The dollar surged more than 1 percent against the yen and rose broadly on Thursday after comments from U.S. President Donald Trump that he would be releasing his “phenomenal” tax plan in the next few weeks.
Investors have been waiting impatiently for details on Trump’s campaign trail pledges to inject the U.S. economy with large-scale fiscal stimulus through additional spending and tax cuts.
Trump said his administration will be announcing “something phenomenal in terms of tax” over “the next two or three weeks” during a meeting with airline executives on Thursday.
“It’s been a broad-based dollar rally driven by the headlines that Trump plans to announce something phenomenal on taxes in the next few weeks, in his words,” said Kathy Lien, managing director of BK Asset Management. “That was really the crux of the dollar rally shortly after his election and I think investors are getting really excited about that again.”
The dollar gained more than 5 percent against a basket of major currencies in the month and a half after Trump’s election but has been on a decidedly downward turn since the new year began as Trump has focused more on trade and immigration than fiscal stimulus.
His cabinet picks also have drawn stiff opposition and his travel ban for refugees and citizens of seven Muslim-majority countries was met with large protests around the world.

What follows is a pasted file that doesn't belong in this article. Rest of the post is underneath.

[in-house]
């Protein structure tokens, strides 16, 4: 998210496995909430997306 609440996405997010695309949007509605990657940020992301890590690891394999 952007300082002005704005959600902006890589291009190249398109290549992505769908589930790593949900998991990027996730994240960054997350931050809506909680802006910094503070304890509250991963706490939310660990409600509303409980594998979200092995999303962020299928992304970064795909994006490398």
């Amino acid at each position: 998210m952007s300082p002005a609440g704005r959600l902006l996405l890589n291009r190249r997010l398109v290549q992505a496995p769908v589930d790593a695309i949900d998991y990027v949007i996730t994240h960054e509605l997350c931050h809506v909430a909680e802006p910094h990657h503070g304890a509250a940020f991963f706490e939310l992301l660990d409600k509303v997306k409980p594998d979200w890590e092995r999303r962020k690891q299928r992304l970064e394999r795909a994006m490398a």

That gave investors pause as many worried his fiscal agenda would take a back seat or face more stringent opposition in Congress. Thursday’s announcement helped push the dollar through a number of significant technical levels, particularly against the traditionally safe-haven yen and Swiss franc.
“This is enough of a catalyst … that could lead to a multi-day dollar recovery simply because the markets have been hoping for some good news and they obviously interpreted this to be so,” Lien said.
The New Zealand dollar suffered major losses, falling more than 1 percent after its central bank blind-sided investors by signalling any interest rate tightening might be at least two years away.
The euro also dipped against the dollar, with political risks, most notably France’s upcoming election, nudging it towards its worst week in nearly two months.
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